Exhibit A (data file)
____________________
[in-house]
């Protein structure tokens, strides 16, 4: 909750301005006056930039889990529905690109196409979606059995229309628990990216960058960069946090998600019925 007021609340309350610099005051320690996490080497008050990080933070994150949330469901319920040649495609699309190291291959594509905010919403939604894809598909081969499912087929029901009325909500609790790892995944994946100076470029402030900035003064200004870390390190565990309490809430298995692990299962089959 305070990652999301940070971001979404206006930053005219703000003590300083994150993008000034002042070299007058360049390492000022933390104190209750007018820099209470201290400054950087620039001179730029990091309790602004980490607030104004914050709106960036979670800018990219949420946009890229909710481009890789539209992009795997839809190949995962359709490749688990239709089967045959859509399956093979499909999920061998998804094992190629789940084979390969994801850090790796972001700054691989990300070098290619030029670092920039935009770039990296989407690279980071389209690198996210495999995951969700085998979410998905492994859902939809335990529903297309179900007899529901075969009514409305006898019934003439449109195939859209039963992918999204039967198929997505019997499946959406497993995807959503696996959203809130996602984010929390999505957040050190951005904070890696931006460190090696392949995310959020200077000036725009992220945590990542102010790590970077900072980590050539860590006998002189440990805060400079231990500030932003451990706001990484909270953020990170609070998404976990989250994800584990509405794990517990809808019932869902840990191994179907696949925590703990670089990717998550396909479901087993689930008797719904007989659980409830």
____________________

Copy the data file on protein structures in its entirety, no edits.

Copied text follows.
[in-house]
């Protein structure tokens, strides 16, 4: 909750301005006056930039889990529905690109196409979606059995229309628990990216960058960069946090998600019925 007021609340309350610099005051320690996490080497008050990080933070994150949330469901319920040649495609699309190291291959594509905010919403939604894809598909081969499912087929029901009325909500609790790892995944994946100076470029402030900035003064200004870390390190565990309490809430298995692990299962089959 305070990652999301940070971001979404206006930053005219703000003590300083994150993008000034002042070299007058360049390492000022933390104190209750007018820099209470201290400054950087620039001179730029990091309790602004980490607030104004914050709106960036979670800018990219949420946009890229909710481009890789539209992009795997839809190949995962359709490749688990239709089967045959859509399956093979499909999920061998998804094992190629789940084979390969994801850090790796972001700054691989990300070098290619030029670092920039935009770039990296989407690279980071389209690198996210495999995951969700085998979410998905492994859902939809335990529903297309179900007899529901075969009514409305006898019934003439449109195939859209039963992918999204039967198929997505019997499946959406497993995807959503696996959203809130996602984010929390999505957040050190951005904070890696931006460190090696392949995310959020200077000036725009992220945590990542102010790590970077900072980590050539860590006998002189440990805060400079231990500030932003451990706001990484909270953020990170609070998404976990989250994800584990509405794990517990809808019932869902840990191994179907696949925590703990670089990717998550396909479901087993689930008797719904007989659980409830």